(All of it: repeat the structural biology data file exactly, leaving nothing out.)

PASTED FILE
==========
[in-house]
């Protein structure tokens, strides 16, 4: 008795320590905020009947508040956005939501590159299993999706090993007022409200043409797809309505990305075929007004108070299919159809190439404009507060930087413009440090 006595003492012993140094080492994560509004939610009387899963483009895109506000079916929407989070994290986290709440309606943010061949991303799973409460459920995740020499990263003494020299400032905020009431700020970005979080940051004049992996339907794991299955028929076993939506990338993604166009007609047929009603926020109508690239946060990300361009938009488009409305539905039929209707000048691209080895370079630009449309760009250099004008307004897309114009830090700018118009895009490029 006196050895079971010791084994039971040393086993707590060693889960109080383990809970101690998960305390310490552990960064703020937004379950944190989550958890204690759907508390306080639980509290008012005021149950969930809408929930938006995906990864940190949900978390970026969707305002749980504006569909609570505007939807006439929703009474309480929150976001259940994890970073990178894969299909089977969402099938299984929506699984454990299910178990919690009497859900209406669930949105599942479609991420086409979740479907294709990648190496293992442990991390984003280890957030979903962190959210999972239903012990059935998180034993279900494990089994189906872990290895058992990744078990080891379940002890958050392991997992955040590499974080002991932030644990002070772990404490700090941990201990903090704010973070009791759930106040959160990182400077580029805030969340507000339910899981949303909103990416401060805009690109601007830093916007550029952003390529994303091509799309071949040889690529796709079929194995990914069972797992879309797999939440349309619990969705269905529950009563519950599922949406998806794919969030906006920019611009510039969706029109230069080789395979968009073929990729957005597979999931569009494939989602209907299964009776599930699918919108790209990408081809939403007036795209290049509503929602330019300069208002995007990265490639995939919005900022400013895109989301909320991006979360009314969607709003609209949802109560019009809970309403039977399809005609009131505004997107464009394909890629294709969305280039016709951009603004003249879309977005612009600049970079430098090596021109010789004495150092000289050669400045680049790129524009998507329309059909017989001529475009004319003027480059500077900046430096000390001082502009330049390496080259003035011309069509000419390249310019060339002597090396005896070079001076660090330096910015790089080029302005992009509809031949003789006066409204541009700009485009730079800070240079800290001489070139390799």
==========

[in-house]
């Protein structure tokens, strides 16, 4: 008795320590905020009947508040956005939501590159299993999706090993007022409200043409797809309505990305075929007004108070299919159809190439404009507060930087413009440090 006595003492012993140094080492994560509004939610009387899963483009895109506000079916929407989070994290986290709440309606943010061949991303799973409460459920995740020499990263003494020299400032905020009431700020970005979080940051004049992996339907794991299955028929076993939506990338993604166009007609047929009603926020109508690239946060990300361009938009488009409305539905039929209707000048691209080895370079630009449309760009250099004008307004897309114009830090700018118009895009490029 006196050895079971010791084994039971040393086993707590060693889960109080383990809970101690998960305390310490552990960064703020937004379950944190989550958890204690759907508390306080639980509290008012005021149950969930809408929930938006995906990864940190949900978390970026969707305002749980504006569909609570505007939807006439929703009474309480929150976001259940994890970073990178894969299909089977969402099938299984929506699984454990299910178990919690009497859900209406669930949105599942479609991420086409979740479907294709990648190496293992442990991390984003280890957030979903962190959210999972239903012990059935998180034993279900494990089994189906872990290895058992990744078990080891379940002890958050392991997992955040590499974080002991932030644990002070772990404490700090941990201990903090704010973070009791759930106040959160990182400077580029805030969340507000339910899981949303909103990416401060805009690109601007830093916007550029952003390529994303091509799309071949040889690529796709079929194995990914069972797992879309797999939440349309619990969705269905529950009563519950599922949406998806794919969030906006920019611009510039969706029109230069080789395979968009073929990729957005597979999931569009494939989602209907299964009776599930699918919108790209990408081809939403007036795209290049509503929602330019300069208002995007990265490639995939919005900022400013895109989301909320991006979360009314969607709003609209949802109560019009809970309403039977399809005609009131505004997107464009394909890629294709969305280039016709951009603004003249879309977005612009600049970079430098090596021109010789004495150092000289050669400045680049790129524009998507329309059909017989001529475009004319003027480059500077900046430096000390001082502009330049390496080259003035011309069509000419390249310019060339002597090396005896070079001076660090330096910015790089080029302005992009509809031949003789006066409204541009700009485009730079800070240079800290001489070139390799």